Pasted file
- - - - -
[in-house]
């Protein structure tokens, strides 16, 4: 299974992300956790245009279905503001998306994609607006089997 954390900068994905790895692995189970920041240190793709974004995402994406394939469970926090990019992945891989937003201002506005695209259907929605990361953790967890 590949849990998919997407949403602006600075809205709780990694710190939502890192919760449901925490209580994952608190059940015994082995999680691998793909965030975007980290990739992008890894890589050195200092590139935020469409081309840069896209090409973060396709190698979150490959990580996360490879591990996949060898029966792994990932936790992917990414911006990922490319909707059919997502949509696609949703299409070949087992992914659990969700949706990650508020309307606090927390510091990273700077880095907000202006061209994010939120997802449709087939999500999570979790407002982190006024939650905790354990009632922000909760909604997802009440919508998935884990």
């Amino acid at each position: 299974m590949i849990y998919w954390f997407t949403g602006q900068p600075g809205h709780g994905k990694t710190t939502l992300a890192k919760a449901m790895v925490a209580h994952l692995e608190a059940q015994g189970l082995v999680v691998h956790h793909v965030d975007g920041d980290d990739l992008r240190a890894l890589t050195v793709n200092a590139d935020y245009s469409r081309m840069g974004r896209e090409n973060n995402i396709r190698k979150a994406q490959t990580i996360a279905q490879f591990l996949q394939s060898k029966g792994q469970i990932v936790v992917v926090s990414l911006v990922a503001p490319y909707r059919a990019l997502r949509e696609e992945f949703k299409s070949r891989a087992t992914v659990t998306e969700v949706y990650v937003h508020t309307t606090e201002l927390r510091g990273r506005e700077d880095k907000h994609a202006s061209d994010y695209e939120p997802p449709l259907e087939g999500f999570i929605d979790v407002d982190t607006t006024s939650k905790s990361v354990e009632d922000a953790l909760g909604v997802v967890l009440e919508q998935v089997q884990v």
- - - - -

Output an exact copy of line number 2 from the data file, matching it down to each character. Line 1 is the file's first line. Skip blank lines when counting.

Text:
């Protein structure tokens, strides 16, 4: 299974992300956790245009279905503001998306994609607006089997 954390900068994905790895692995189970920041240190793709974004995402994406394939469970926090990019992945891989937003201002506005695209259907929605990361953790967890 590949849990998919997407949403602006600075809205709780990694710190939502890192919760449901925490209580994952608190059940015994082995999680691998793909965030975007980290990739992008890894890589050195200092590139935020469409081309840069896209090409973060396709190698979150490959990580996360490879591990996949060898029966792994990932936790992917990414911006990922490319909707059919997502949509696609949703299409070949087992992914659990969700949706990650508020309307606090927390510091990273700077880095907000202006061209994010939120997802449709087939999500999570979790407002982190006024939650905790354990009632922000909760909604997802009440919508998935884990």